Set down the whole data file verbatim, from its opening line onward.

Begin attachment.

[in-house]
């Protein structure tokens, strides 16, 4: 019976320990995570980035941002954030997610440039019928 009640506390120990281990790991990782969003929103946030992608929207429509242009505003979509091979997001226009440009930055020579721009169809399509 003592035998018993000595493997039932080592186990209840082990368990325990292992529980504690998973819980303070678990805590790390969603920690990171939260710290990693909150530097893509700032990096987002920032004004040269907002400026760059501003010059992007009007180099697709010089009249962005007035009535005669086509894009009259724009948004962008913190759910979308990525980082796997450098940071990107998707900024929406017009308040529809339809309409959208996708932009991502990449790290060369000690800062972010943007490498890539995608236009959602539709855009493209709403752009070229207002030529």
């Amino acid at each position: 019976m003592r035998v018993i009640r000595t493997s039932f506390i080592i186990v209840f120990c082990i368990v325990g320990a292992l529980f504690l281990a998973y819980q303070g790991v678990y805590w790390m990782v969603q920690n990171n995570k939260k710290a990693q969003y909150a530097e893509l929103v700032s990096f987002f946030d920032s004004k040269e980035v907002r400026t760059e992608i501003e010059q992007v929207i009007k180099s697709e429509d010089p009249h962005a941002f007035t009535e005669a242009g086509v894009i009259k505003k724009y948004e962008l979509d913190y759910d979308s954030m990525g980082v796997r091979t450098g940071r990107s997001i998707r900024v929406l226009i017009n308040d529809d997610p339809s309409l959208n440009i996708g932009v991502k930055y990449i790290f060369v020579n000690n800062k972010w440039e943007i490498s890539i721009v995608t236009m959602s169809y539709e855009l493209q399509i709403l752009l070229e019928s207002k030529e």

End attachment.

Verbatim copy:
[in-house]
């Protein structure tokens, strides 16, 4: 019976320990995570980035941002954030997610440039019928 009640506390120990281990790991990782969003929103946030992608929207429509242009505003979509091979997001226009440009930055020579721009169809399509 003592035998018993000595493997039932080592186990209840082990368990325990292992529980504690998973819980303070678990805590790390969603920690990171939260710290990693909150530097893509700032990096987002920032004004040269907002400026760059501003010059992007009007180099697709010089009249962005007035009535005669086509894009009259724009948004962008913190759910979308990525980082796997450098940071990107998707900024929406017009308040529809339809309409959208996708932009991502990449790290060369000690800062972010943007490498890539995608236009959602539709855009493209709403752009070229207002030529």
């Amino acid at each position: 019976m003592r035998v018993i009640r000595t493997s039932f506390i080592i186990v209840f120990c082990i368990v325990g320990a292992l529980f504690l281990a998973y819980q303070g790991v678990y805590w790390m990782v969603q920690n990171n995570k939260k710290a990693q969003y909150a530097e893509l929103v700032s990096f987002f946030d920032s004004k040269e980035v907002r400026t760059e992608i501003e010059q992007v929207i009007k180099s697709e429509d010089p009249h962005a941002f007035t009535e005669a242009g086509v894009i009259k505003k724009y948004e962008l979509d913190y759910d979308s954030m990525g980082v796997r091979t450098g940071r990107s997001i998707r900024v929406l226009i017009n308040d529809d997610p339809s309409l959208n440009i996708g932009v991502k930055y990449i790290f060369v020579n000690n800062k972010w440039e943007i490498s890539i721009v995608t236009m959602s169809y539709e855009l493209q399509i709403l752009l070229e019928s207002k030529e």